More EHV-1 Cases, Deaths Rise to 8, 2nd Cutting Horse Show Cited
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By KENNETH J. BRADDICK
The number of horses that have died or been euthanized in the equine herpes virus outbreak has risen to eight with confirmed new cases reported Sunday, including one that competed only at a California show and not the Cutting Horse championships in Utah early this month that previously had been identified as the sole source of the outbreak.
The latest death was reported in Utah, the first in the state where the outbreak apparently began at the National Cutting Horse Western Championships in Ogden early this month. The Utah government reported the horse was being treated for EHV-1 but when it could not get up it was humanely euthanized.
Seven deaths from the virus previously reported by the U.S. government were in Arizona (1), California (1), Colorado (2), Idaho (2) and New Mexico (1) in the outbreak of the highly contagious virus that has impacted a huge swath of the western United States and Canada.
The California Department of Food and Agriculture gave its latest tally as 17 confirmed cases of EHV-1/EHM, 16 that participated in the Ogden, Utah, event and one in a horse that took part only in a cutting horse event in Bakersfield, California on May 13. The state agency also reported cases have been confirmed in Los Angeles, suburban Ventura county and Marin County, a bedroom suburb of San Francisco.
The latest updates compiled by dressage-news.com from state government reports show that in addition to the deaths, cases of EHV-1 or EHM by state: California (17 confirmed), Colorado (9 confirmed, 22 suspected); Idaho (1 confirmed, 13 suspected), Montana (1 suspected), Nevada (3 suspected), New Mexico (2 confirmed, 4 suspected), Oklahoma (1 suspected), Oregon (2 confirmed), Texas (1 confirmed, 1 suspected), Utah (7 confirmed, 3 suspected), Washington (3 confirmed, 4 suspected) and Wyoming (1 suspected).
Equine Canada reported another four cases in the provinces of British Columbia and Alberta, all among horses that competed at the Utah championships.
The new cases bring to 46 the number of confirmed cases, plus eight deaths from horses participating in the championships in Utah and the Bakersfield, California, event.
No horses in other disciplines are reported to have been affected.
However, the outbreak of the highly contagious virus that does not affect humans but is spread by contact up to 30 days after contact has been reported by major news organizations in the United States including The Wall Street Journal and other national media.
Several horse shows–including dressage competitions–and clinics were cancelled or postponed throughout western states, including clinics for jumpers and reining in Colorado. Three Oregon Dressage Society events were postponed and a fourth was moved. U.S. Equestrian Federation sanctioned competitions Las Vegas Dressage Spring Fling III scheduled for Saturday and Sunday and a one-day competition in Kirkland, Washington, canceled because of the outbreak.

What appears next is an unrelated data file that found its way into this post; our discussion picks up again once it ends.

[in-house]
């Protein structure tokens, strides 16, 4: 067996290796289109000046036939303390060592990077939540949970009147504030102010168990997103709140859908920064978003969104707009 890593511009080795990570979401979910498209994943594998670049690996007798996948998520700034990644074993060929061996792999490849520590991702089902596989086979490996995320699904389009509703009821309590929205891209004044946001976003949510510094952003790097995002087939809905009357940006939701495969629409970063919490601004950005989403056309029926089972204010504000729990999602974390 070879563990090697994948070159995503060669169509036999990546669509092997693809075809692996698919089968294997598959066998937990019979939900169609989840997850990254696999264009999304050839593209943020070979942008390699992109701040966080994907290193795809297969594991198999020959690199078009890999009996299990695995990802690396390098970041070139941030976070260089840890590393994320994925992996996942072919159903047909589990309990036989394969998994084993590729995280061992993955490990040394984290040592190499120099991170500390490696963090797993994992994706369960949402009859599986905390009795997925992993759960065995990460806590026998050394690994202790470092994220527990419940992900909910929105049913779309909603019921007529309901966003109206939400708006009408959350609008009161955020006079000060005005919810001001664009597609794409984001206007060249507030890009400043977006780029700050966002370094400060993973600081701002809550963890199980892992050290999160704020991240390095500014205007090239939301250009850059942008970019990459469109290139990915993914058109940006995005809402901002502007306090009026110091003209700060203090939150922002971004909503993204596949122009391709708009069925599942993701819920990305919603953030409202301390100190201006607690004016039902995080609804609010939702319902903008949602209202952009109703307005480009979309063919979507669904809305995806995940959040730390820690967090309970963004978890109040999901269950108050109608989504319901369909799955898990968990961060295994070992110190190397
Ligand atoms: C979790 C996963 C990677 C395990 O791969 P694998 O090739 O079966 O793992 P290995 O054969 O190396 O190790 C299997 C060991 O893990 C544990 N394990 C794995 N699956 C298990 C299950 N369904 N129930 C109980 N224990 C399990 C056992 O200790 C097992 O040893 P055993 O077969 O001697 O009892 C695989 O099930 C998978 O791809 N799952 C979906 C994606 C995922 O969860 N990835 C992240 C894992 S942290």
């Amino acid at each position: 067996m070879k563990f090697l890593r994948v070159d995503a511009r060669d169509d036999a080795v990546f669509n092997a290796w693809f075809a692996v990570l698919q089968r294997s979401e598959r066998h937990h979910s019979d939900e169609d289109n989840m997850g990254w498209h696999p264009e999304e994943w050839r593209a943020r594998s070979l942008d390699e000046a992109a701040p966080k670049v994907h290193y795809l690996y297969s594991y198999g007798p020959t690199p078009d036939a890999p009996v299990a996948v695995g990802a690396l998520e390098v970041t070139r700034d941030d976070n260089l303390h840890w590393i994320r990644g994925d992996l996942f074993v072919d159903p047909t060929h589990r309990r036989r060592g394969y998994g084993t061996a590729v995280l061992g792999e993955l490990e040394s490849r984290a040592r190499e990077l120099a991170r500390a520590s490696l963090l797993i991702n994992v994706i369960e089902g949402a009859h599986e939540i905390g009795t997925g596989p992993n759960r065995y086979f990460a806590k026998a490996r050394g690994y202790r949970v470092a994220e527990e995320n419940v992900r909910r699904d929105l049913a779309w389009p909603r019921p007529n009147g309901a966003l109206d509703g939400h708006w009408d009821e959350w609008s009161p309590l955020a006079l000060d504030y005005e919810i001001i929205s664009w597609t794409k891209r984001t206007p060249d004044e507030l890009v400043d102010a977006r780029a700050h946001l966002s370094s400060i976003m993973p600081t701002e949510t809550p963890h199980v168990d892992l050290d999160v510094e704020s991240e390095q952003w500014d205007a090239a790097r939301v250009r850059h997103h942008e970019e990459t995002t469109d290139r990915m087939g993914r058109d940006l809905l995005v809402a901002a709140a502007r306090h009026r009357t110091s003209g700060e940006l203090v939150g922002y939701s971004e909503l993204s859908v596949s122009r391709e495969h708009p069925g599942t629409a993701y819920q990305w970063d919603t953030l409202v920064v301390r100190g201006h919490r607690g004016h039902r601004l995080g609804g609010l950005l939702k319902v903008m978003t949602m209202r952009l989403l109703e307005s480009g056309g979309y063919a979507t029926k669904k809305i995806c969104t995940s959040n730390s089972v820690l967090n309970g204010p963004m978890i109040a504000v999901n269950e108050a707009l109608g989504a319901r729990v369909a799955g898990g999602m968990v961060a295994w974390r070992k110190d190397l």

However, two competitions in California, a CDI1* at Woodside and a California Dressage Society show at San Juan Capistrano, went ahead.
Colorado and Wyoming have imposed restrictions on horses entering the state, but other states with horses affected by EHV have not.
An outbreak of the equine herpes virus in South Florida in December, 2006, just weeks before the start of the winter dressage, hunter-jumper, polo and Thoroughbred racing circuits led to the deaths of six horses.
Due to the huge area directly impacted by the latest outbreak–the eight states where confirmed or suspected cases have occurred is almost one-third the total land mass of continental United States–the U.S. Department of Agriculture agreed to a request by the American Horse Council and American Association of Equine Practitioners to coordinate information gathering and distribution among states.
Biosecurity measures recommended for horses who attended the Odgen event or may have come in contact with horses affected include:
-Isolate exposed horse a minimum of 30 feet away from all other horses (round pen if necessary) for 21 days;
-Monitor temperature twice a day for 14 days;
-Immediately report temperatures over 102F (39C) to your private veterinarian;
-Use separate equipment, bucket, halters/leads for isolated horse;
-Wear protective clothing when handling isolated horse–coveralls, boot covers, gloves. Do not use same clothing with other horses;
– Ideally, use separate personnel for isolated horses, and
Key to limiting the disease from spreading is Isolation of sick horses. Sick horses are shedding virus and should be removed from exposing additional horses.
Symptoms can include fever, sneezing, slobbering and other mild symptoms. Serious cases of the disease are rare, but can include staggering, hind-end paralysis and even death of the horse.
The virus can usually survive for about a week on surfaces, though under the optimum conditions could last as long as 30 days.
The American Association of Equine Practitioners said:
• There is no specific treatment for EHV-1, although antiviral drugs (i.e. valacyclovire) may have some value before neurological signs occur.
• Non-specific treatment may include intravenous fluids, and other appropriate supportive therapy.
• The use of anti-inflammatory drugs (NSAIDs) is strongly recommended.